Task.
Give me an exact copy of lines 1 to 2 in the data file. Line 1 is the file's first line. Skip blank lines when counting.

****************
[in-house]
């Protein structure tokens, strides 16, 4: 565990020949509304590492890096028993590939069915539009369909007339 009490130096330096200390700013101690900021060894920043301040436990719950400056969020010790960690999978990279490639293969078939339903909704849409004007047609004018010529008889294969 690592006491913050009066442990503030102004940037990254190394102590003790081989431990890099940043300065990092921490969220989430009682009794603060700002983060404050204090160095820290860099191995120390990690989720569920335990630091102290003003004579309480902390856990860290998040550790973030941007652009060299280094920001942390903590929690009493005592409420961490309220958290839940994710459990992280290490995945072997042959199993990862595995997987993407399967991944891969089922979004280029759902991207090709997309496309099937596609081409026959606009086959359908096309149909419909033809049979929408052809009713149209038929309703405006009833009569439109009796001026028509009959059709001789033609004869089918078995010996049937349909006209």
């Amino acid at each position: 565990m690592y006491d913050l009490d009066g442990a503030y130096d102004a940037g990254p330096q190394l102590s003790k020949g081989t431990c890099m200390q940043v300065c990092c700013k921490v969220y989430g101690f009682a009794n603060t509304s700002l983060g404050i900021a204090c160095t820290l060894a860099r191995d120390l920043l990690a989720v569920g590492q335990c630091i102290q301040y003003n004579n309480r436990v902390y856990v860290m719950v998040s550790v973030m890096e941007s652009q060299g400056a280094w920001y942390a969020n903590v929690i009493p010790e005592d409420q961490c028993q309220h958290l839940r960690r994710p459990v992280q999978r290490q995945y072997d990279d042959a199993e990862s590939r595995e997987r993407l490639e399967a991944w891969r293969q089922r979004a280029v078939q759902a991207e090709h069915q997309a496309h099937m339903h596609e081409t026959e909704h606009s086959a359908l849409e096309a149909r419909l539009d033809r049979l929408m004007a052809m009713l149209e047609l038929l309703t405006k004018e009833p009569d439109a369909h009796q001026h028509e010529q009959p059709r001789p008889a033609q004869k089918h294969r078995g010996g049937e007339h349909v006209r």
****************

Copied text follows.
[in-house]
């Protein structure tokens, strides 16, 4: 565990020949509304590492890096028993590939069915539009369909007339 009490130096330096200390700013101690900021060894920043301040436990719950400056969020010790960690999978990279490639293969078939339903909704849409004007047609004018010529008889294969 690592006491913050009066442990503030102004940037990254190394102590003790081989431990890099940043300065990092921490969220989430009682009794603060700002983060404050204090160095820290860099191995120390990690989720569920335990630091102290003003004579309480902390856990860290998040550790973030941007652009060299280094920001942390903590929690009493005592409420961490309220958290839940994710459990992280290490995945072997042959199993990862595995997987993407399967991944891969089922979004280029759902991207090709997309496309099937596609081409026959606009086959359908096309149909419909033809049979929408052809009713149209038929309703405006009833009569439109009796001026028509009959059709001789033609004869089918078995010996049937349909006209």